$$\begin{aligned} Q^{target} = Q(s_{i + 1}, \underset{a}{argmax}\ Q(s_{i + 1},a_i;\theta _{i});\theta _{i}^{-}) \end{aligned}$$

The special is that it is updated according to the action which maximizes the Q value in the main network. The target Q value \(Y^{DDQN}\) is defined as

$$\begin{aligned} Y^{DDQN} = R_{i + 1} + \gamma Q^{target} \end{aligned}$$

In order to avoid suboptimal results in DRL algorithms, common DDQN algorithms generally use \(\varepsilon\) -greedy strategy to explore and utilize. However, \(\varepsilon\) exploration may select the previously experienced states and actions, which cannot avoid the disadvantages of local optimality.

The core idea of pseudo count exploration is to calculate or estimate the frequency of each state-action by designing density model. And new state-actions are rewarded with higher bonuses, encouraging the agent to try more state-actions. The DRL algorithm is utilized to train the UAV dynamic deployment to meet the fairness of terminals being served by the UAV in this paper. Considering the principle of pseudo count exploration mode, it can be found that the DRL algorithm based on \(\varepsilon\)-pseudo count exploration mode has better performance to solve this problem.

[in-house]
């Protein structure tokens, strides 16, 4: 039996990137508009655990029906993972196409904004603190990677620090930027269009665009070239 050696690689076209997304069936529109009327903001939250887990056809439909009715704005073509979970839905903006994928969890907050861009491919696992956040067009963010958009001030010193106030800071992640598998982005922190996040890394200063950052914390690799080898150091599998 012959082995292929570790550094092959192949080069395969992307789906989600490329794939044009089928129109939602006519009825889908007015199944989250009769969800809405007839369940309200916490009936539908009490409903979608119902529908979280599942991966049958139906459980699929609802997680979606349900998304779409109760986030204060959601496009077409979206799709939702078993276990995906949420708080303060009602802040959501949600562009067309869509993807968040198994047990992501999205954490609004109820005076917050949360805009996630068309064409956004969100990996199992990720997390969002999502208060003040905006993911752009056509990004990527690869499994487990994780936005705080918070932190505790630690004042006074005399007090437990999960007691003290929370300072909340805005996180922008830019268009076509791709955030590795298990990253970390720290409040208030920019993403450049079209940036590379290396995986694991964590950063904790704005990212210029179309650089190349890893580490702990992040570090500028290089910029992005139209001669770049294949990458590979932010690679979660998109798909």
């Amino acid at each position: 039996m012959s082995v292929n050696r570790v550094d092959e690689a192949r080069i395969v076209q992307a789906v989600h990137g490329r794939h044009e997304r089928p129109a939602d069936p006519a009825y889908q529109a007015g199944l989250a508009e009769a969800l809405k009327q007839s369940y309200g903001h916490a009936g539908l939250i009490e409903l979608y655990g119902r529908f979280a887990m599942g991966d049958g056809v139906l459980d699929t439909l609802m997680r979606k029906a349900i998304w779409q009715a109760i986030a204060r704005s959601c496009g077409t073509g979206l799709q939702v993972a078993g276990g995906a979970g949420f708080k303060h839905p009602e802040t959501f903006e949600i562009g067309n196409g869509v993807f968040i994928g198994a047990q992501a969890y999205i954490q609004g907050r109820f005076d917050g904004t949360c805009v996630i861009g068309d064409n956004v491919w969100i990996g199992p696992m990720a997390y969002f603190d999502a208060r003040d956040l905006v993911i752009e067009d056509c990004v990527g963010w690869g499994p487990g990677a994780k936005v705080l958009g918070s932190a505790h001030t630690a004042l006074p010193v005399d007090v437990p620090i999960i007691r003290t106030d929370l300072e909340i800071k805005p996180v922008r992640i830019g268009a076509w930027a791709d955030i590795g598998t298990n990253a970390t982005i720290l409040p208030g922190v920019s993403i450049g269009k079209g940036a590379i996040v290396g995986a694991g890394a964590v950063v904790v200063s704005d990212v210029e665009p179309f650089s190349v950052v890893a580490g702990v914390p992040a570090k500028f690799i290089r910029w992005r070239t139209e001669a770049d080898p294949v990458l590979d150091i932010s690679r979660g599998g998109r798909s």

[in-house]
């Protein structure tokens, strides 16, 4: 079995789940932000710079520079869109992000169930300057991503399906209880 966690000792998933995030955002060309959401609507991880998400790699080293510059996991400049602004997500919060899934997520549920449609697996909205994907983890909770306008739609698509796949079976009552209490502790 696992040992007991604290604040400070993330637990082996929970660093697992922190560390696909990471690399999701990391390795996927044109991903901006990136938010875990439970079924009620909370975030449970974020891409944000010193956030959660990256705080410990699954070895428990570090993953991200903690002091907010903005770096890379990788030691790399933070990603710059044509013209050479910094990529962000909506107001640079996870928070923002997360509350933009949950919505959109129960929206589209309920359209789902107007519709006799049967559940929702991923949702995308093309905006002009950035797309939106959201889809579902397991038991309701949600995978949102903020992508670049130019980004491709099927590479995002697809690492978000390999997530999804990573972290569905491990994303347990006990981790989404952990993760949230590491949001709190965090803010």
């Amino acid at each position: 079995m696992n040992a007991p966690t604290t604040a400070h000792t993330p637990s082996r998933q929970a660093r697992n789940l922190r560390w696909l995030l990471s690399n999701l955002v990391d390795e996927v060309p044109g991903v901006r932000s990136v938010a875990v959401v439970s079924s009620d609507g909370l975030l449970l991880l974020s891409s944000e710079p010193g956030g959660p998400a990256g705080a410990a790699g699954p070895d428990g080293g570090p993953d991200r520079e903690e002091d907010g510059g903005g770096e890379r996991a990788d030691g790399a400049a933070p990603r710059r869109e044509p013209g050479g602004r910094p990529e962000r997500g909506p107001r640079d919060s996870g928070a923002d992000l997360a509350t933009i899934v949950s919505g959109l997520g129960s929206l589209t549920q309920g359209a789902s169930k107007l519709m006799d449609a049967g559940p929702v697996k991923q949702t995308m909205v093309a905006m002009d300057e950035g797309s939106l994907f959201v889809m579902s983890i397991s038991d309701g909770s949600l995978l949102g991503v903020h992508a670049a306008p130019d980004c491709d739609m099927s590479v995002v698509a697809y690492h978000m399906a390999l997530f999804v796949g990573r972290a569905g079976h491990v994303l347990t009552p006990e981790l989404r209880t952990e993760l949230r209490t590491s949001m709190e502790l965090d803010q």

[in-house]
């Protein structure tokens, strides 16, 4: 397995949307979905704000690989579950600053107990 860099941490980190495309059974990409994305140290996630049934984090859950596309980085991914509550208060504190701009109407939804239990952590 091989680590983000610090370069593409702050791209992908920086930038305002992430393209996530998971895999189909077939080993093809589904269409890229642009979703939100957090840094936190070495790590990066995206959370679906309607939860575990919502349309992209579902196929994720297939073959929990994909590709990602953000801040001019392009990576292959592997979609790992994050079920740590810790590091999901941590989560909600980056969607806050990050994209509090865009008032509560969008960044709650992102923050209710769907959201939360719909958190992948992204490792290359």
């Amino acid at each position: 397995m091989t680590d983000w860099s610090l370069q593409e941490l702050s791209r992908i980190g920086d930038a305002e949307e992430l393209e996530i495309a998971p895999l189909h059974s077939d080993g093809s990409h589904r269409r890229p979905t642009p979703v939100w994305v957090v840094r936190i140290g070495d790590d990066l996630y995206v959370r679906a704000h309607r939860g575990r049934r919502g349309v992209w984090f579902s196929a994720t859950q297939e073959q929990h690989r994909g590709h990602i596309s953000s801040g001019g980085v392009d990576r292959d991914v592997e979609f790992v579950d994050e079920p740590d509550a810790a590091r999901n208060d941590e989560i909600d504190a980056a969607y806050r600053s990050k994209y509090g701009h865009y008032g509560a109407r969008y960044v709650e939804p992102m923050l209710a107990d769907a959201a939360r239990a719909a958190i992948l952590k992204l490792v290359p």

The probability density of occurrence of \(s_i\) is defined as \(\rho (s_i) = \rho (s_i|s_{1:t})\), and the probability density is \(\rho '(s_i) = \rho (s_i|s_{1:t}s_i)\) when \(s_i\) is observed in the next time. In order to better understand the density model, two concepts are introduced, namely the pseudo count function \(\hat{N}(s,a)\) and the pseudo count total \(\hat{t}\). Then the probability density of the state \(s_i\) appearing and the probability density of \(s_i\) observed in the next time are \(\rho (s_i) = \hat{N}({s_i})/\hat{t}\) and \(\rho '(s_i) = (\hat{N}({s_i}) + 1)/(\hat{t} + 1)\), respectively. The relationship between \(\rho (s_i)\) and \(\rho '(s_i)\) is the learning-positive density model. Then we can get the expression of pseudo count